In Miriam Parker and Christina Smiros’s installation Healing, a projector atop a stack of cinderblocks casts videos of what look to be refugees trapped in legal and physical limbo, the images framed in biomorphic blobs and projected through a diaphanous cloth into a corner, conjuring a sense of human vulnerability abutting harsh boundaries.
In the painting We the People/J20, doves of peace spit streams of flame at a stretch limo while protestors flash the bird at cops, spray-paint Deutsche Bank windows, and unfurl “People Over Profit” banners amid a riot of color and dynamic forms — because artist Haley Hughes, like much of the rest of the 99 percent, is just friggin’ over it.
Cross-stitched and seemingly discolored with age (the fabric has been tea-dyed), Julie K. Gray’s The General Foods Kitchens Cookbook juts from the wall as thick as the real thing, its tiny representations of a lobster, a watermelon slice, a pineapple, and other teasing tidbits collapsing however many years it takes to transport you back to your grandmother’s kitchen.
A human-high panel of slashing chromatic effulgence topped by a sky-blue half-tondo, Jane Lafarge Hamill’s lushly painted Coming in Hot mixes abstract gravitas with conceptual bliss.
We’ve all been the wallflower at a party at one time or another, and in Klaus Hastenreiter and Hilda Pontes’s short film Felicia’s Smile, we encounter a young woman who can’t connect with revelers so self-absorbed that some wear diapers and suck on pacifiers, others cast dagger eyes at romantic rivals, and the popular ones have teeth painted on their lips — a surreal vision of carnivorous glee that will leave you thankful this dream is onscreen and not awakening you at the witching hour.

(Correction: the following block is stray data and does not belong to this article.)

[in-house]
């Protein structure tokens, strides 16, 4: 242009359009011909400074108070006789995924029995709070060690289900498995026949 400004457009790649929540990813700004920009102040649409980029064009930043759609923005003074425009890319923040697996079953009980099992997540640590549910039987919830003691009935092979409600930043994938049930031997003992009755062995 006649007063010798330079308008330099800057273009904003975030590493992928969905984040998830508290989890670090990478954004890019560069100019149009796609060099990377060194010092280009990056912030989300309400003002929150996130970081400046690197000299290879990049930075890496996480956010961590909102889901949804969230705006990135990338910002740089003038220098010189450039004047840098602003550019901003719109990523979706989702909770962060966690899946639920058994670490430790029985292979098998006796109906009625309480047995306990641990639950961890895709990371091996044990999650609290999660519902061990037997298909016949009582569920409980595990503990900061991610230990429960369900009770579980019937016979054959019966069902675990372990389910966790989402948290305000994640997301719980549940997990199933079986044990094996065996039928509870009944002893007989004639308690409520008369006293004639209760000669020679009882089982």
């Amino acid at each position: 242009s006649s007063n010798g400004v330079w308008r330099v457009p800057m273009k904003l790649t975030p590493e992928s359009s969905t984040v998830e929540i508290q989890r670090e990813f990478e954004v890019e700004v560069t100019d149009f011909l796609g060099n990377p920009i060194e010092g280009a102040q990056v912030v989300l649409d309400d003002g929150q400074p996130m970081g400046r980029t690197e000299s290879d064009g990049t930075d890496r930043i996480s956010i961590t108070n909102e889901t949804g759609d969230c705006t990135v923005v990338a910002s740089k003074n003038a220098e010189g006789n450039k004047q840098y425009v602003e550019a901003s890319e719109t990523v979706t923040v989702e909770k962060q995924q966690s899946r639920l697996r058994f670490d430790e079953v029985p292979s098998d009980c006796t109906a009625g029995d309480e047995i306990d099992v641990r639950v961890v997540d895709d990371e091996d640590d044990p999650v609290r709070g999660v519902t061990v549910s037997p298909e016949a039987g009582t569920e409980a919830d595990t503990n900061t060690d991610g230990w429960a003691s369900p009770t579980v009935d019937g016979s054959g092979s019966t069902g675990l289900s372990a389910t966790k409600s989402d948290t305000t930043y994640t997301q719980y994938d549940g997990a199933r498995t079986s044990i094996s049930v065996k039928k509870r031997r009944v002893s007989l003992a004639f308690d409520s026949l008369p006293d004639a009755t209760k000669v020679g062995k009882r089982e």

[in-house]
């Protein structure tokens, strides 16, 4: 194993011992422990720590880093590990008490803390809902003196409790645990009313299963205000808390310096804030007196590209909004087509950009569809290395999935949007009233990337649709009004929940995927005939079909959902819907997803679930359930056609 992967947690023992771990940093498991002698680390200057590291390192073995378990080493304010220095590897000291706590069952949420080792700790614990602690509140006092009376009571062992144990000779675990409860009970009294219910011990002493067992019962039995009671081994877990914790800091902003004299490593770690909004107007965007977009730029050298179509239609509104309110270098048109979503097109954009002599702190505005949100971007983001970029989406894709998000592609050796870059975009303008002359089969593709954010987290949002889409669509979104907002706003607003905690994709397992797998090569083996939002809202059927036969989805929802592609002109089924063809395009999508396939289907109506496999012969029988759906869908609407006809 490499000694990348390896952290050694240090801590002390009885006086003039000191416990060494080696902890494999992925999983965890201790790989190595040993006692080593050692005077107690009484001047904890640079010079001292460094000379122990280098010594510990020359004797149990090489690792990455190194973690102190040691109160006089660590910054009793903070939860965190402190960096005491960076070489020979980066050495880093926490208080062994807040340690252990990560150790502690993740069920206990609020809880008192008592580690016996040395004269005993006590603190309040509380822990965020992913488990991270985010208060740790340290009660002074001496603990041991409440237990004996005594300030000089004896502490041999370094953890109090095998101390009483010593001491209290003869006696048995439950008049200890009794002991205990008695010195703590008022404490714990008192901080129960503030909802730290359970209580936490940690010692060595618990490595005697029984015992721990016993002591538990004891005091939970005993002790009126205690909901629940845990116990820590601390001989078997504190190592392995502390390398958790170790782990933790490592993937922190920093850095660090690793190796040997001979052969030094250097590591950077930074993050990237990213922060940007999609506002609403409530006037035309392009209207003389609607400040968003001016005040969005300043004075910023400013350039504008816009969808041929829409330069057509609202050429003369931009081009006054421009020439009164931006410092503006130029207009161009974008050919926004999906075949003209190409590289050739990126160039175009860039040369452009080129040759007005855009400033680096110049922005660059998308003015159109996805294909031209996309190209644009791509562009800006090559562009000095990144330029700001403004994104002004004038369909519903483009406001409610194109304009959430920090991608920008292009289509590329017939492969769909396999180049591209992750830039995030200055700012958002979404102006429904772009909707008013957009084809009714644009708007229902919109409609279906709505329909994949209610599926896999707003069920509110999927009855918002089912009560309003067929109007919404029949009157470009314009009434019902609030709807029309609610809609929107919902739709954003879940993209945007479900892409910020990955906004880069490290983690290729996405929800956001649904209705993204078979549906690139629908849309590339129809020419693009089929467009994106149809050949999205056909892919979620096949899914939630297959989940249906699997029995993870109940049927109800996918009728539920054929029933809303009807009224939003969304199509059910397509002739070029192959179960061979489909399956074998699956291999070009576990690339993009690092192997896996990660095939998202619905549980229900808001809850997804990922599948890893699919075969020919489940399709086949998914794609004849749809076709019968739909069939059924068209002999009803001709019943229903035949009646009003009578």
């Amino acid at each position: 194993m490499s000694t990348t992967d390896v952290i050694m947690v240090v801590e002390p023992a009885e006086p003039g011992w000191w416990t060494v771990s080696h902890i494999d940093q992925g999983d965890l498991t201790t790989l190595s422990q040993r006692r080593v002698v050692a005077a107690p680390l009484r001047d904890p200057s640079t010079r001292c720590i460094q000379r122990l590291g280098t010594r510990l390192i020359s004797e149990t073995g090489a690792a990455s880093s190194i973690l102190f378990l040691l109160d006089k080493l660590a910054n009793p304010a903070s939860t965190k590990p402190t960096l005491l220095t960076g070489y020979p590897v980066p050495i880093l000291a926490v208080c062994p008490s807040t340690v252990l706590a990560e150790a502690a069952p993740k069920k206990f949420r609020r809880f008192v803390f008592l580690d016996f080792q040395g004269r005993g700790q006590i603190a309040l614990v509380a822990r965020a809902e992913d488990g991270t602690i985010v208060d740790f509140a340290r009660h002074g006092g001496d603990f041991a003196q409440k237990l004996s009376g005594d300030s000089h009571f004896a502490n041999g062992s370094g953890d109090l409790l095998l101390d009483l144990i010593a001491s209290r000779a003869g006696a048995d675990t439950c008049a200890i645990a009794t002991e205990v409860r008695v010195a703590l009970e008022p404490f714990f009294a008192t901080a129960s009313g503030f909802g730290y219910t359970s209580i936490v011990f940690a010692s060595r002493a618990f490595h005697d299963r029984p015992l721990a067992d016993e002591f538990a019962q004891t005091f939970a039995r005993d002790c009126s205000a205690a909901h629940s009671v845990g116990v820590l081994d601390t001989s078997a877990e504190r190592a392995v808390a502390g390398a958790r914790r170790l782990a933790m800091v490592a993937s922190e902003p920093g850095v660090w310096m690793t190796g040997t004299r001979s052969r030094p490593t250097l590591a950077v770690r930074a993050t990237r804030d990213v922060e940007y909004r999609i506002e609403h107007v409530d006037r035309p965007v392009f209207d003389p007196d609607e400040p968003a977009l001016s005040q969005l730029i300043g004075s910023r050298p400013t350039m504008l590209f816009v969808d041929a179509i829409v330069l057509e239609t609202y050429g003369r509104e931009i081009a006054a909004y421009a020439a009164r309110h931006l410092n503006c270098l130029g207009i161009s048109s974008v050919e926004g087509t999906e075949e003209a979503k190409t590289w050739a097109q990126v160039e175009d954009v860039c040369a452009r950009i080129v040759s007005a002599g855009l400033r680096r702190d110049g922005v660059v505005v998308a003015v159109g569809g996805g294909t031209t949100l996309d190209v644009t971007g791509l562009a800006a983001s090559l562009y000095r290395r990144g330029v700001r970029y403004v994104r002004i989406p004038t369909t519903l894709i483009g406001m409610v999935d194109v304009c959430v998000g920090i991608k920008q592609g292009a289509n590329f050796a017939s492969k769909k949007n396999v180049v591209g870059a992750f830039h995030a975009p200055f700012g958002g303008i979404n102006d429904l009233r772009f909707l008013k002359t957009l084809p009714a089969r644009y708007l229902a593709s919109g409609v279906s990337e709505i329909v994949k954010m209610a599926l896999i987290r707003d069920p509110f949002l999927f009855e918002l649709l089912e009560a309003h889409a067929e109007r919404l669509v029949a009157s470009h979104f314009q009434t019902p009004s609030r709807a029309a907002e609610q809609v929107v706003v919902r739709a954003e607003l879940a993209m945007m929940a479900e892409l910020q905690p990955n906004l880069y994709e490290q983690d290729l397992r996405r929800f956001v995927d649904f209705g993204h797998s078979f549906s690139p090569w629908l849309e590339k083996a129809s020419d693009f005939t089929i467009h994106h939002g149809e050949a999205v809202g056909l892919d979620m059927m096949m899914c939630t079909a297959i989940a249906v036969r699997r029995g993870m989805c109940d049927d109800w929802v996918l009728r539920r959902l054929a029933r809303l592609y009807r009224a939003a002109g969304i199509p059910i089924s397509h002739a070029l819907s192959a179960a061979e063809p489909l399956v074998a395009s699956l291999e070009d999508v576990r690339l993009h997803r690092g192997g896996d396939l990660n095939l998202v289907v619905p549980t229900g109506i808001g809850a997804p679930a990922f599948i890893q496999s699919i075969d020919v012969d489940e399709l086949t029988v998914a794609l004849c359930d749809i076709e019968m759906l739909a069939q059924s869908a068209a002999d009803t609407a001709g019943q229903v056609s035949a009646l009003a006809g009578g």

We don’t often LOL in a gallery, but Tara L. Cavanaugh had us doing just that, before we reflected on how perfectly her giveaway “bad design is homophobic.com” stickers nail the irrational ugliness of prejudice in general and the hatred pervading our own benighted moment in particular.
The exhibition is open through May 29 (1–7 pm, including Memorial Day) and info about screening times and various live events can be found on the Every Woman Biennial website.
This article from the Village Voice Archive was posted on May 22, 2019
“Last Wednesday, an enormous mob surged out of control, menaced citizens, pushed through police lines onto city hall steps, and blocked traffic on Broadway and the Brooklyn Bridge. But uniformed cops stood by, smiling — for the marauders were fellow cops, thousands of them”
“It’s a make-it-or-break-it period for us. We do the right thing, we’ll be able to pull into the 21st century with some kind of program. We do the wrong thing, the 21st century is going to be gone, there’ll be no coming back”
“These people act like we drink a gallon of blood and hang upside down from crucifixes before we go onstage,” Rob Halford says. “We’re performers, have been for two decades. We do the show and we wear the costumes our audience expect us to.”